A theory of entropic bonding
Computer simulations of polyhedrally shaped hard particles predict a wide variety of complex colloidal crystal structures via self-assembly. The structural similarities between colloidal crystals and atomic crystals suggest that they should be describable within analogous, albeit different, conceptual frameworks. Like the chemical bonds that hold atoms together in crystals, the emergent statistical forces that hold hard colloidal particles together should be described using the language of bonding. While atomic crystals can be predicted a priori by solving Schrödinger’s equation, we present an entropic bond theory that allows the prediction of colloidal crystals by solving a different eigenvalue equation, facilitated by the use of orbitals of mathematically constructed form analogous to atomic orbitals.
Entropy alone can self-assemble hard nanoparticles into colloidal crystals of remarkable complexity whose structures are the same as atomic and molecular crystals, but with larger lattice spacings. Molecular simulation is a powerful tool widely used to study the self-assembly of ordered phases from disordered fluid phases of atoms, molecules or nanoparticles. However, it is not yet possible to predict colloidal crystal structures a priori from particle shape as we can for atomic crystals from electronic valence. Here we present such a theory from first principles. By calculating and minimizing the excluded volume within the framework of statistical mechanics, we describe the directional entropic forces that emerge collectively between the hard forms, in the colloquial terms used to describe chemical bonds. We validate our theory by showing that it predicts thermodynamically preferred structures for four families of hard polyhedra which correspond, in all cases, to previous simulation results. The success of this first-principles approach to the prediction of entropic colloidal crystal structure promotes fundamental understanding of both entropic crystallization and conceptual images of bonding in matter.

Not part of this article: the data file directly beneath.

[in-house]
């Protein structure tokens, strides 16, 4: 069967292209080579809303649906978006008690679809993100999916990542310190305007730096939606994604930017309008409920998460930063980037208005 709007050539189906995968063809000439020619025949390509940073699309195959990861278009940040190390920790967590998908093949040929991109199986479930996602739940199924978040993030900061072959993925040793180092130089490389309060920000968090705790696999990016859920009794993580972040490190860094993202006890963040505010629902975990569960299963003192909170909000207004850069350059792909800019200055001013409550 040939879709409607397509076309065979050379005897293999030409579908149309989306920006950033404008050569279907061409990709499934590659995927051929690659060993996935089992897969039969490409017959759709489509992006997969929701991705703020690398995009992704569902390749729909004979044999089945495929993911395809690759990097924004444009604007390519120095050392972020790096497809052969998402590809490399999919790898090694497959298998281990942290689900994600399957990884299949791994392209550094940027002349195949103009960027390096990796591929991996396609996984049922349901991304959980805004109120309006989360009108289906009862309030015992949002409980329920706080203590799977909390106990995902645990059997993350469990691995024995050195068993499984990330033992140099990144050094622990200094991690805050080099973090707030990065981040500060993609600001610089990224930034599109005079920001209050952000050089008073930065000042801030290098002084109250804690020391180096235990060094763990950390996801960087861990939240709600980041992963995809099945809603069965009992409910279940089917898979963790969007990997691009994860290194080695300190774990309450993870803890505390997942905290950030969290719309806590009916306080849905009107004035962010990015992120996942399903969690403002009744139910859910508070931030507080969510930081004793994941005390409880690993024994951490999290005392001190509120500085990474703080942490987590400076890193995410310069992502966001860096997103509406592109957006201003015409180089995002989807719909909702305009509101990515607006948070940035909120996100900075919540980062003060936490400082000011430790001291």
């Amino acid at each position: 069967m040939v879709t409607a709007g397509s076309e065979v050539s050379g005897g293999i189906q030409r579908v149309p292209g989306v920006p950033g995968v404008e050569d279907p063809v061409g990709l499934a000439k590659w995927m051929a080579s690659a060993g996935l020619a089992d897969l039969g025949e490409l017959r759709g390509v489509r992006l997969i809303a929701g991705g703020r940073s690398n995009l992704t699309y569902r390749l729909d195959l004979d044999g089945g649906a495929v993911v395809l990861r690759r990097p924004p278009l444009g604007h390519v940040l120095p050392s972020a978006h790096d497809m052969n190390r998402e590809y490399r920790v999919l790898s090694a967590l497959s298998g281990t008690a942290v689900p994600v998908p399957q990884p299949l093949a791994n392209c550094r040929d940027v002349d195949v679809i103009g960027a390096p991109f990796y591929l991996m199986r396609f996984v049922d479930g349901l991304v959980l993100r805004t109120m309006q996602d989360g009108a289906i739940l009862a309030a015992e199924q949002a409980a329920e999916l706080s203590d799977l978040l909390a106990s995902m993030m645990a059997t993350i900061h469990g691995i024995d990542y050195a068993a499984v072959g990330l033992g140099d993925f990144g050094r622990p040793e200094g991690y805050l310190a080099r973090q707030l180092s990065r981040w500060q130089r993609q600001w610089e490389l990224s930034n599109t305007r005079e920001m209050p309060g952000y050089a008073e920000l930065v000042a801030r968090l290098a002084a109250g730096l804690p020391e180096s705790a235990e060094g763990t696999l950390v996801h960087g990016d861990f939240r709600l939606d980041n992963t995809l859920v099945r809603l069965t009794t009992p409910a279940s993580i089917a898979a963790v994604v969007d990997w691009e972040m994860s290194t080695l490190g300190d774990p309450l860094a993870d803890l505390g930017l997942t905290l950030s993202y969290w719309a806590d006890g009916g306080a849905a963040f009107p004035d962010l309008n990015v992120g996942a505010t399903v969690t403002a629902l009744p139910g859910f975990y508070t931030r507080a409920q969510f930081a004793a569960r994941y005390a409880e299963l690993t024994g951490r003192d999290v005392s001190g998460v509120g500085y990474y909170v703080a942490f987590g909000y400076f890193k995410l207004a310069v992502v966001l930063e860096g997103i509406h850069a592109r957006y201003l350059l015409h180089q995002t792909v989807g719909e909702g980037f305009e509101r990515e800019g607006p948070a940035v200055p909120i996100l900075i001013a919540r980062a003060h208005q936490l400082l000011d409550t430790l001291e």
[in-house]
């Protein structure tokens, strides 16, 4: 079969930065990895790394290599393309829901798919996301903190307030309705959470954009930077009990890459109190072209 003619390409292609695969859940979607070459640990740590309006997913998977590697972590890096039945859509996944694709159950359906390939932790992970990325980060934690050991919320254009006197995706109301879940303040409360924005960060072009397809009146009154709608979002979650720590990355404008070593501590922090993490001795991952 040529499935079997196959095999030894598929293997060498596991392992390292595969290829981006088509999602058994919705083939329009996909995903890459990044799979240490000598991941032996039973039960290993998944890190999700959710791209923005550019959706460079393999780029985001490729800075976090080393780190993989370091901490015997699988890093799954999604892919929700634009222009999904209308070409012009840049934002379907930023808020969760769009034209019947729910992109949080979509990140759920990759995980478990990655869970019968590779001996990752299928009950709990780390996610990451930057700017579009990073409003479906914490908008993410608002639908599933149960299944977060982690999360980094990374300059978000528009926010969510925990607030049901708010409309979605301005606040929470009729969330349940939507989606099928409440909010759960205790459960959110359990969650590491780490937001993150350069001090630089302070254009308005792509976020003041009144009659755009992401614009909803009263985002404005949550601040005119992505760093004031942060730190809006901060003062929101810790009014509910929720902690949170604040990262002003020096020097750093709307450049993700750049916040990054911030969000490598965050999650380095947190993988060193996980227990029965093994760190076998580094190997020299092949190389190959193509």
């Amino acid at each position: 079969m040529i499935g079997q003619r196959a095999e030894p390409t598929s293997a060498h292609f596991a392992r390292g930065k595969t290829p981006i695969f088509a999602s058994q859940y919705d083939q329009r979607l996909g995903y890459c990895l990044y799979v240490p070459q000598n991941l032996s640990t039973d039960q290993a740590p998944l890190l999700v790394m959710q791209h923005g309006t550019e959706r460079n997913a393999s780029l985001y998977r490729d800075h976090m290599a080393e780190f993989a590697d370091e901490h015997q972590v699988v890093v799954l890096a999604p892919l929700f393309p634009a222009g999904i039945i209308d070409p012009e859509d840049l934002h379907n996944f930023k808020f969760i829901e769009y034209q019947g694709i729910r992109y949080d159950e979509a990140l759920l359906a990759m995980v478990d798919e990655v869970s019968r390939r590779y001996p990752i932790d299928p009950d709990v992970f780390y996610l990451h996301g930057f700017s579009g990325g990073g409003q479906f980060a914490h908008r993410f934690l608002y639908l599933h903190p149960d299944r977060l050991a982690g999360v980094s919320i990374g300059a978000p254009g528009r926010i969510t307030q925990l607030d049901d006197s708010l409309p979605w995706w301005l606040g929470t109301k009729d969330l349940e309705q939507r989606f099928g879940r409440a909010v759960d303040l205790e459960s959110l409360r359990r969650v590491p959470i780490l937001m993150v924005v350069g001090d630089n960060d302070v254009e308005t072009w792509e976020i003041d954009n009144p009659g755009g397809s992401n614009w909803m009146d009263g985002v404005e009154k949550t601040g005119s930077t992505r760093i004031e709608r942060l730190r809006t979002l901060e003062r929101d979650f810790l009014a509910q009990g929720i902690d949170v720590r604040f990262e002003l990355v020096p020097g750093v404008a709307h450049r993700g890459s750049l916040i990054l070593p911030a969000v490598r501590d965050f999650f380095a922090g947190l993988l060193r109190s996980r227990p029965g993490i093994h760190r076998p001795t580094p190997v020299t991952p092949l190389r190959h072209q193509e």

- Accepted December 14, 2021.
Author contributions: research designed by TV and SCG; TV and SCG conducted research; TV provided new analytical reagents/tools; TV and SCG analyzed the data; TV and SCG wrote the newspaper; and research supervised by SCG.
Reviewers: RK, University of Pennsylvania; JK, Ecole Normale Supérieure; and HL, Debye Research Institute of Utrecht University.
The authors declare no competing interests.
This article contains additional information online at https://www.pnas.org/lookup/suppl/doi:10.1073/pnas.2116414119/-/DCSupplemental.
All relevant data and codes are available from the University of Michigan Deep Blue Repository (DOI: 10.7302/1b70-7970). All other study data is included in the article and/or IS Annex.
- Copyright © 2022 the author(s). Published by PNAS.